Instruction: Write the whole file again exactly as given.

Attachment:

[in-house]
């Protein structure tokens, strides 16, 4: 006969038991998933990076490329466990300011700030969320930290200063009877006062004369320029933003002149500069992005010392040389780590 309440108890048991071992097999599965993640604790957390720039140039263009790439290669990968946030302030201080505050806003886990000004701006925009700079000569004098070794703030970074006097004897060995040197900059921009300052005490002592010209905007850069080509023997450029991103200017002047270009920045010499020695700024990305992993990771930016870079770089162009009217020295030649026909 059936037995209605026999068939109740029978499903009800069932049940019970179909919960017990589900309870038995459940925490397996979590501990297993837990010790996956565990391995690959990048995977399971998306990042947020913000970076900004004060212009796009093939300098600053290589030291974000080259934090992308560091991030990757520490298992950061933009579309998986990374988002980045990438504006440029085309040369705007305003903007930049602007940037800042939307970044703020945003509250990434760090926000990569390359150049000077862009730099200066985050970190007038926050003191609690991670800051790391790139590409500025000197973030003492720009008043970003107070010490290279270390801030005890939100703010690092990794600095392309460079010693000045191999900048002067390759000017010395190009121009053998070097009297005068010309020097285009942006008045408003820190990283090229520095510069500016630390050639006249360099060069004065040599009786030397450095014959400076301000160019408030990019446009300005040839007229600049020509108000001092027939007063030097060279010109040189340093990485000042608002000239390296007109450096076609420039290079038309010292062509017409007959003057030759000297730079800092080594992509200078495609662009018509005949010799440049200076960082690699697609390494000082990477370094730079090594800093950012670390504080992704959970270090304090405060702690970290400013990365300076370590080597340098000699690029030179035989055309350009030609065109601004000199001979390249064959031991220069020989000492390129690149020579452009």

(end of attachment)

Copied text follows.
[in-house]
């Protein structure tokens, strides 16, 4: 006969038991998933990076490329466990300011700030969320930290200063009877006062004369320029933003002149500069992005010392040389780590 309440108890048991071992097999599965993640604790957390720039140039263009790439290669990968946030302030201080505050806003886990000004701006925009700079000569004098070794703030970074006097004897060995040197900059921009300052005490002592010209905007850069080509023997450029991103200017002047270009920045010499020695700024990305992993990771930016870079770089162009009217020295030649026909 059936037995209605026999068939109740029978499903009800069932049940019970179909919960017990589900309870038995459940925490397996979590501990297993837990010790996956565990391995690959990048995977399971998306990042947020913000970076900004004060212009796009093939300098600053290589030291974000080259934090992308560091991030990757520490298992950061933009579309998986990374988002980045990438504006440029085309040369705007305003903007930049602007940037800042939307970044703020945003509250990434760090926000990569390359150049000077862009730099200066985050970190007038926050003191609690991670800051790391790139590409500025000197973030003492720009008043970003107070010490290279270390801030005890939100703010690092990794600095392309460079010693000045191999900048002067390759000017010395190009121009053998070097009297005068010309020097285009942006008045408003820190990283090229520095510069500016630390050639006249360099060069004065040599009786030397450095014959400076301000160019408030990019446009300005040839007229600049020509108000001092027939007063030097060279010109040189340093990485000042608002000239390296007109450096076609420039290079038309010292062509017409007959003057030759000297730079800092080594992509200078495609662009018509005949010799440049200076960082690699697609390494000082990477370094730079090594800093950012670390504080992704959970270090304090405060702690970290400013990365300076370590080597340098000699690029030179035989055309350009030609065109601004000199001979390249064959031991220069020989000492390129690149020579452009």